Many Christians would beg to differ. They would say that Jesus was absolutely Jewish in his thinking. His mission was exactly on line with the Hebrew prophecies and traditions. He was not promoting new ideas from the orient. He claimed that he was not there to change the Law of Moses, but to make sense of it, fulfilling the many mysteries and symbols of their rituals, restoring the Jews’ relationship with Yahweh, making it possible for them to experience genuine righteousness, and finally accomplish their mission to the world.
Paul came along after the Jews had rejected and crucified their Messiah, after the resurrection and Pentecost. Unlike the disciples, he was a Roman citizen, rigorously educated, and driven by a zeal for God that would allow him to spread the redemptive message of Christ throughout Asia Minor. His teaching does not add to the mystery of Christ, but helps believers to understand it, teaching them what it means to live by the Spirit both personally and corporately.
Jesus and Paul have different missions and different destinies, but many Christians would say that their messages are complimentary and crucial for understanding the complete Gospel. They would also say that a clear understanding of this Gospel would make it incompatible with any other religion.
So why am I bringing this up? Who am I trying to reach?
In my opinion, the people of other religions only embrace a caricature of Jesus—a wise, patient, loving, forgiving, healing, accessible, self-sacrificing, spiritual man. Who wouldn’t embrace these qualities? The world desperately needs these things.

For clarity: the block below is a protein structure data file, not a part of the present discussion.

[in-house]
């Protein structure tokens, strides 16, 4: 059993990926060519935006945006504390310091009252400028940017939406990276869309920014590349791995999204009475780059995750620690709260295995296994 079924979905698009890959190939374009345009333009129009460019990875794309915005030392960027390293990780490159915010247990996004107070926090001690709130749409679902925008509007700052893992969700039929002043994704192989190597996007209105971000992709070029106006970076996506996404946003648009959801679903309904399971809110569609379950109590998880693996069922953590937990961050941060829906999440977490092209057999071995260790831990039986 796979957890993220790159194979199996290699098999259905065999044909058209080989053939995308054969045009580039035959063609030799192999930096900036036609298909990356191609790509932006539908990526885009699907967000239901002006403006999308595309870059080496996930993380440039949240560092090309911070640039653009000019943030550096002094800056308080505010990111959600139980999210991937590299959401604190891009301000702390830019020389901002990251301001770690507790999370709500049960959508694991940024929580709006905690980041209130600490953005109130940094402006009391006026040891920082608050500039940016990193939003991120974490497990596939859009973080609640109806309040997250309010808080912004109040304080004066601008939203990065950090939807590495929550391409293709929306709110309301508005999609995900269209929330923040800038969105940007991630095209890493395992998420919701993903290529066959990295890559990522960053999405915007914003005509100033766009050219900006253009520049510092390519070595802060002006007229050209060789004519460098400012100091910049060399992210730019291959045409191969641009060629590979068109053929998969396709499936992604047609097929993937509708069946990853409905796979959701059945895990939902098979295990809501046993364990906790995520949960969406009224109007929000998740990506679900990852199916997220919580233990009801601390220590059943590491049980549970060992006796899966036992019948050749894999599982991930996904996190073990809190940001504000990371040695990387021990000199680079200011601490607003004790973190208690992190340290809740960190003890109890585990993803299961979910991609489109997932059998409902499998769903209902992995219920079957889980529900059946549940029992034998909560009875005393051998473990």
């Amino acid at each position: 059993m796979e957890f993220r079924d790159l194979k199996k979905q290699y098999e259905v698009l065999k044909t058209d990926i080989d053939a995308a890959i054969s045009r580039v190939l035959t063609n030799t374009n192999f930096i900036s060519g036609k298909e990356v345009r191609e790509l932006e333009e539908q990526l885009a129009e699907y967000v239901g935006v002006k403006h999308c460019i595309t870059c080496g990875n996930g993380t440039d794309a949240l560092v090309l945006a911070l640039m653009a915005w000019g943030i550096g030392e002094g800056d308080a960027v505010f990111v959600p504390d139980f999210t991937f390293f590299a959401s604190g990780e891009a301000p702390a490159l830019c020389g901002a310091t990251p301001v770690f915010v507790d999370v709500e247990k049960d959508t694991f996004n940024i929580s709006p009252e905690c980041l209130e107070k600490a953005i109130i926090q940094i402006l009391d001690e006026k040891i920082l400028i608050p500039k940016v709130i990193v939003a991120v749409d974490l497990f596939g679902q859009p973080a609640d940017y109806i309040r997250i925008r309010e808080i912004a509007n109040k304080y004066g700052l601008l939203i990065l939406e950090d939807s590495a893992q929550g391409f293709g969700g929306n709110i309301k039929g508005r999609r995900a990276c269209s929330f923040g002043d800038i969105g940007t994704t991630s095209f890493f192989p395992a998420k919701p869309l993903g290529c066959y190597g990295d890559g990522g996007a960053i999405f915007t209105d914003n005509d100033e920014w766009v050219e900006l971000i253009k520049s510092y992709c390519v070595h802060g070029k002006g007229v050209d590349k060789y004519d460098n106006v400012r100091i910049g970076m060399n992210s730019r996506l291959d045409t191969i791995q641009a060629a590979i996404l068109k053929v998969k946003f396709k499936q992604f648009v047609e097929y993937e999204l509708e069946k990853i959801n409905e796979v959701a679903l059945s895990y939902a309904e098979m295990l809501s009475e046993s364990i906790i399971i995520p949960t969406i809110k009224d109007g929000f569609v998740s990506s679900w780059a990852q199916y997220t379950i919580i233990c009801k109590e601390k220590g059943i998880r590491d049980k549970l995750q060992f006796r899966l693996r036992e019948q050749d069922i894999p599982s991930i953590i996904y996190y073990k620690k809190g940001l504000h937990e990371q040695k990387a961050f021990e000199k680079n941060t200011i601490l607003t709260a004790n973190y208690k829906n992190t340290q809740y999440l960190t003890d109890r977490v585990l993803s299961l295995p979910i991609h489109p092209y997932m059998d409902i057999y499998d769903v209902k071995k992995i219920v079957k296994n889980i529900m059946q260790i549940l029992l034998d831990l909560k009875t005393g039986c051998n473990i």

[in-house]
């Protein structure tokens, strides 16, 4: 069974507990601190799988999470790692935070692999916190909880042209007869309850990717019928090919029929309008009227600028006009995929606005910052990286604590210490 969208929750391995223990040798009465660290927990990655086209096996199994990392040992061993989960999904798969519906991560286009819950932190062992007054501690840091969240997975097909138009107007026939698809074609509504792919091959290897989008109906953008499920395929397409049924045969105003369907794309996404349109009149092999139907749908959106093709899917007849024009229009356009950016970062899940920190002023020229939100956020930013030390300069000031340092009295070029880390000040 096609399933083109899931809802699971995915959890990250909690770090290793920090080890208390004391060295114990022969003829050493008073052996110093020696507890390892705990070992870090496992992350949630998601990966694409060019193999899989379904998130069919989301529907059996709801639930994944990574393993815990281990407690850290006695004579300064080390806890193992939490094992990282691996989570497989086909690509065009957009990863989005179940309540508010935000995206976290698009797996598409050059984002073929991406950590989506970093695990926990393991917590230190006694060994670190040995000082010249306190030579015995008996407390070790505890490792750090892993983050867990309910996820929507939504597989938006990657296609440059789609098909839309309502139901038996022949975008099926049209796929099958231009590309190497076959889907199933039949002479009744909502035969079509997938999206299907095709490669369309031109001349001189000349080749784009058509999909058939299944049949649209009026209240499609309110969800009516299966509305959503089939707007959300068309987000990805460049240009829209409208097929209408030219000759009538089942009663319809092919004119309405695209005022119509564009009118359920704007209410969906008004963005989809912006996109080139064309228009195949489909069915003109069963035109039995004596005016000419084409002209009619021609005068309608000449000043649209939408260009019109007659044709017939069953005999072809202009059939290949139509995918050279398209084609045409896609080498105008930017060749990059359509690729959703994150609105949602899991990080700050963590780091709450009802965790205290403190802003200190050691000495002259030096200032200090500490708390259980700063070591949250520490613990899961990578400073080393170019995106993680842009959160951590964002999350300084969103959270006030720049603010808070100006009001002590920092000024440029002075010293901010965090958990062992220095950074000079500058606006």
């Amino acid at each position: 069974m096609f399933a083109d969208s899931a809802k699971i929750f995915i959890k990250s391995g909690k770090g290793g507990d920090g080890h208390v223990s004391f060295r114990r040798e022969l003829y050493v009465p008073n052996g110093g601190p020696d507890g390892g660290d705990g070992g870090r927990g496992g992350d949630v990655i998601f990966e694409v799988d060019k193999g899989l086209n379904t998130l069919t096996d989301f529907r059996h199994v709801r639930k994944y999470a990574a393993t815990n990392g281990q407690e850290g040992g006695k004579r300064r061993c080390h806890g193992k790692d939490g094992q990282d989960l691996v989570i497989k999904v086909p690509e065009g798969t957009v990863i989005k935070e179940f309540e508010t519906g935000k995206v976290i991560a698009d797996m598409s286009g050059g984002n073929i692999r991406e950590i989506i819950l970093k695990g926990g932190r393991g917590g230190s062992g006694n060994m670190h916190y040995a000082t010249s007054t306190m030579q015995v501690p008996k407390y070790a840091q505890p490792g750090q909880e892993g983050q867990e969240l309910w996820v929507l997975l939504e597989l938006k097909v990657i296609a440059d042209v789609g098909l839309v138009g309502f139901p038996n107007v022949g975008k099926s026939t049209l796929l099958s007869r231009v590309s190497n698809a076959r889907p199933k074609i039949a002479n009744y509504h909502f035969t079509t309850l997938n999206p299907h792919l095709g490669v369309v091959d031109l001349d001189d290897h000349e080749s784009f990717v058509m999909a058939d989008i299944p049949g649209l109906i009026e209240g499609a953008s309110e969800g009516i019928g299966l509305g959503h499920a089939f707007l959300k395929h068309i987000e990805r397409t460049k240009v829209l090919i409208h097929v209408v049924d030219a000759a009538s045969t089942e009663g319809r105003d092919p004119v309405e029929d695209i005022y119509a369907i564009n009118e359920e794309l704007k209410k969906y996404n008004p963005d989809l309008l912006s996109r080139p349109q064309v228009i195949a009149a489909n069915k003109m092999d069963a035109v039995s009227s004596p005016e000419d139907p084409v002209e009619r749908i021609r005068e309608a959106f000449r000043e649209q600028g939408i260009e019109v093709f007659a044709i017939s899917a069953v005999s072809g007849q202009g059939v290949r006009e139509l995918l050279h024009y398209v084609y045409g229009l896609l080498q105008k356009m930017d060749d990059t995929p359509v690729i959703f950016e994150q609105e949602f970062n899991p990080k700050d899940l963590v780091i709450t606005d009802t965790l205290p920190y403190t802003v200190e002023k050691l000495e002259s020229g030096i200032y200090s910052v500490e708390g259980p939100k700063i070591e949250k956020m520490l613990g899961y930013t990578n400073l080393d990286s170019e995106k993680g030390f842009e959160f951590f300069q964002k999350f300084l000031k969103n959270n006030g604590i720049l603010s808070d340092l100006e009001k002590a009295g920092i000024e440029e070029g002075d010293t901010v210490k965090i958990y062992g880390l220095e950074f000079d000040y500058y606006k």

They also reject a caricature of Paul—arrogant, sarcastic, obsessed with hierarchies, power and church order. The church has too many of these people. And the world could do without them.
I also believe that there is a trend in the contemporary Church that is moving away from a rich orthodox understanding of Christianity, and toward a more shallow presentation of Biblical caricatures.
We tend to present Jesus in a way that our postmodern culture will resonate with, focusing on his command to love one another, even our enemies, and do whatever we can to serve others, following his example in eating with sinners, resisting the arrogant, and laying down our lives for the lost and marginalized. I have absolutely no problem with any of those things.
However, I do have a problem when we start cropping out the more problematic passages. Like when Jesus talks about speaking in parables so that some people won’t understand and turn back to him (Matt. 13:10-15). Or when he refuses to heal the Samaritan woman’s daughter because she wasn’t a Jew, comparing the Jews to God’s children and the Samaritans to the dogs beneath the dinner table (Matt. 15:22-28).
There are other examples where Jesus might come across as harsh or inaccessible. Especially if our understanding of Jesus and his mission is limited to a cultural stereotype.
The same is true of Paul. It seems as if more and more believers are struggling with “Paul issues” these days. In a culture that values humility, respect and openness, Paul can come across as brash and insensitive.
But I think a more careful study of his letters reveals a man suffering beneath a heavy burden of authority and responsibility. He calls himself the father of these new churches, and like any father, he can put his foot down pretty hard if necessary. But he can also be gentle and encouraging. Just read the contrast between first and second Corinthians.
If we continue to promote caricatures in our churches, we will continue to present our congregations with a shallow understanding of the Gospel. We also open the door to liberal thinking, muddying the waters, allowing other philosophies to mingle with the revelation of Christ and his apostles.
The New Testament is full of warnings about false teachers making their way into vulnerable new churches. I think today we are more vulnerable than ever. And we kind of like it that way.